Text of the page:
Sadly the parallels between both narratives end at Kaysen's adoption of a distinctly TBJ-esque mode of narration. While Kaysen eventually managed to silence the voices inside her head and went on to pursue a fulfilling writing career, Plath couldn't stand life long enough to leave behind a more voluminous, more enriched oeuvre.
All the heat and fear had purged itself. I felt surprisingly at peace. The bell jar hung, suspended, a few feet above my head. I was open to circulating air.
Mar 06, ALet rated it it was amazing Shelves: favorites , read-in It was interesting to deep dive into women's mind and world.
I do not know a lot about Sylvia Plath, but now I really want to read her other works and maybe a life story. Oct 07, Lizzy rated it really liked it Shelves: classics-literay-fiction , stars-4 , read-years-ago.
It wasn't the silence of silence. It was my own silence. It opens with "the summer they electrocuted the Rosenbergs," as if it were an omen of what is to come.
Conspicuous and beautiful, it tells a story of despair as a young woman falls to the pitfalls of depression.
However, helplessness and doubts drifts all over as a constant companion while she tries to hold to shreds of her life. And, fragments of realization that we are not alone in our despair.
Sylvia Plath with her superb, alluring and somber writing, holds the reader spellbound and has the power of drawing us into her tale.
She made me her accomplice in her hilaraty, in her secrets and in her honesty. Thus, the reader empathizes and is grateful to share with her her pain without appearing miserable or demanding any form of solace.
This uncovering, if nothing else, should make us grateful. Jan 12, Felicia rated it it was amazing.
That being said, I'm so thankful that I didn't read it sooner, that I read it now, at this exact particular time in my life. My younger self would not have had the life experience to understand this story on such a profound level.
Plath's writing is beyond reproach. I found myself reading many passages over and over again so that I could completely absorb and digest the feelings they invoked in me.
This made me sad and tired. It's not endless crying or any of the other dramatics displayed in the movies.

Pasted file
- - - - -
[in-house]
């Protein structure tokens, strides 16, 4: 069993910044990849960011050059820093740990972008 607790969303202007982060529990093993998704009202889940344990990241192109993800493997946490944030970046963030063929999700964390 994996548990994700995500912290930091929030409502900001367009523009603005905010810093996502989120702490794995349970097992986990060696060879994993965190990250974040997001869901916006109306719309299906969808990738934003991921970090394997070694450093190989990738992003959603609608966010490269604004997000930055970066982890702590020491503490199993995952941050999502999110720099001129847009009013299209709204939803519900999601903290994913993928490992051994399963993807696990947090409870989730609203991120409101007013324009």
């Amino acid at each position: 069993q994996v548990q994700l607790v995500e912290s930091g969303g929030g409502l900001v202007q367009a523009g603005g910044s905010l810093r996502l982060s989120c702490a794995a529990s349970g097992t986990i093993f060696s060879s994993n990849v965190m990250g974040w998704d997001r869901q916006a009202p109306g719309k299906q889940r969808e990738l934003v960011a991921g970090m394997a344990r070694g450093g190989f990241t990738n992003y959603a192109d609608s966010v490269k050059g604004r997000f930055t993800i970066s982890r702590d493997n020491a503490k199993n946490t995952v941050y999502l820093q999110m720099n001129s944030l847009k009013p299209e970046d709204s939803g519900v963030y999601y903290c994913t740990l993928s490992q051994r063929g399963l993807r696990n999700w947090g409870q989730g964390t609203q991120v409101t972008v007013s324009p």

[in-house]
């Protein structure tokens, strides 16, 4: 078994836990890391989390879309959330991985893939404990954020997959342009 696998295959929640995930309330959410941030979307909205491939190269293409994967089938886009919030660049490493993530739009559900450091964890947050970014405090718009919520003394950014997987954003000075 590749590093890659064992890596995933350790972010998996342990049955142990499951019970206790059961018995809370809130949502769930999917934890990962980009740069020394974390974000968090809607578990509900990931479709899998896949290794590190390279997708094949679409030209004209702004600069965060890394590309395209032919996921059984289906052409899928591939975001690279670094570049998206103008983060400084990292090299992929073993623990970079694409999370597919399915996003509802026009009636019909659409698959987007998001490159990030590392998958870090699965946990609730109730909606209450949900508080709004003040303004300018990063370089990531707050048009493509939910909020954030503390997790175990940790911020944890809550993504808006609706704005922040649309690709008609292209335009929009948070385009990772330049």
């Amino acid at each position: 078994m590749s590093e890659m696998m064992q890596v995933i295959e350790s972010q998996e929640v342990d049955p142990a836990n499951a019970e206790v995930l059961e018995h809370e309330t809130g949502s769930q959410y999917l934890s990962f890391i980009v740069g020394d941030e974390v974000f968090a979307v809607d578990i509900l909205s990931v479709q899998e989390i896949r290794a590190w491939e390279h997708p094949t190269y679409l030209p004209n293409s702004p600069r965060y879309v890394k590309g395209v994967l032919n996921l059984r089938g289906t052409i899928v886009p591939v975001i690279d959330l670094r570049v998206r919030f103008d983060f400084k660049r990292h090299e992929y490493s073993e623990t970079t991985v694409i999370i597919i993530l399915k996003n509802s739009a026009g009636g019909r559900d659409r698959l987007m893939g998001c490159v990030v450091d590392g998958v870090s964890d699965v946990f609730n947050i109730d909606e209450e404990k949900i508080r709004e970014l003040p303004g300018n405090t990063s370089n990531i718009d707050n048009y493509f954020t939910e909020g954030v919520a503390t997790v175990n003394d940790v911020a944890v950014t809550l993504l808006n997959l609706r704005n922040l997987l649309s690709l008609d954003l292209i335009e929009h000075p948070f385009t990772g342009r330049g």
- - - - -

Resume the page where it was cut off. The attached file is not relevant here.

It's quiet. It's subtle. It's stealthy. Until it's not. Not one of us was left unscathed by this story. View all 53 comments. Sep 06, Madeline rated it it was amazing Shelves: all-time-favorites , the-list.
I'm stupid about executions. The idea of being electrocuted makes me sick, and that's all there was to read about in the papers - goggle-eyed headlines staring up at me on every street corner and at the fusty, peanut-smelling mouth of every subway.
It had nothing to do with me, but I couldn't help wondering what it would be like, being burned alive all along your nerves.
I "It was a queer, sultry summer, the summer they electrocuted the Rosenbergs, and I didn't know what I was doing in New York.
I thought it must be the worst thing in the world. I have never read something so utterly compelling and literally could not put it down. It was quite terrifying how often I read something the narrator thought or felt and found myself thinking, "I know exactly what you mean.
You have no idea what you're talking about. Holden Caulfield was a whiny bitch with nothing real to complain about.
She makes Holden look like a snot-nosed preschooler throwing a tantrum because someone took his crayons.
View all 10 comments. I'm really struggling with writing a review for this one, given the unique nature of the book and the sad reality that surrounds it.
Every book is a testament of its author in one way or another, but with this semi-fictional autobiography it's difficult not to equate the book with its tragic author, making the reviewing of it an exercise in the kind of delicacy I'm not very well versed in.
A delicacy that, frankly, I don't really enjoy employing. So what is one to do when he didn't really like " I'm really struggling with writing a review for this one, given the unique nature of the book and the sad reality that surrounds it.
So what is one to do when he didn't really like " The Bell Jar "? Tread very carefully through the thorny bushes, knowing many in the Goodreads populace have a special place in their heart for this sensitive book.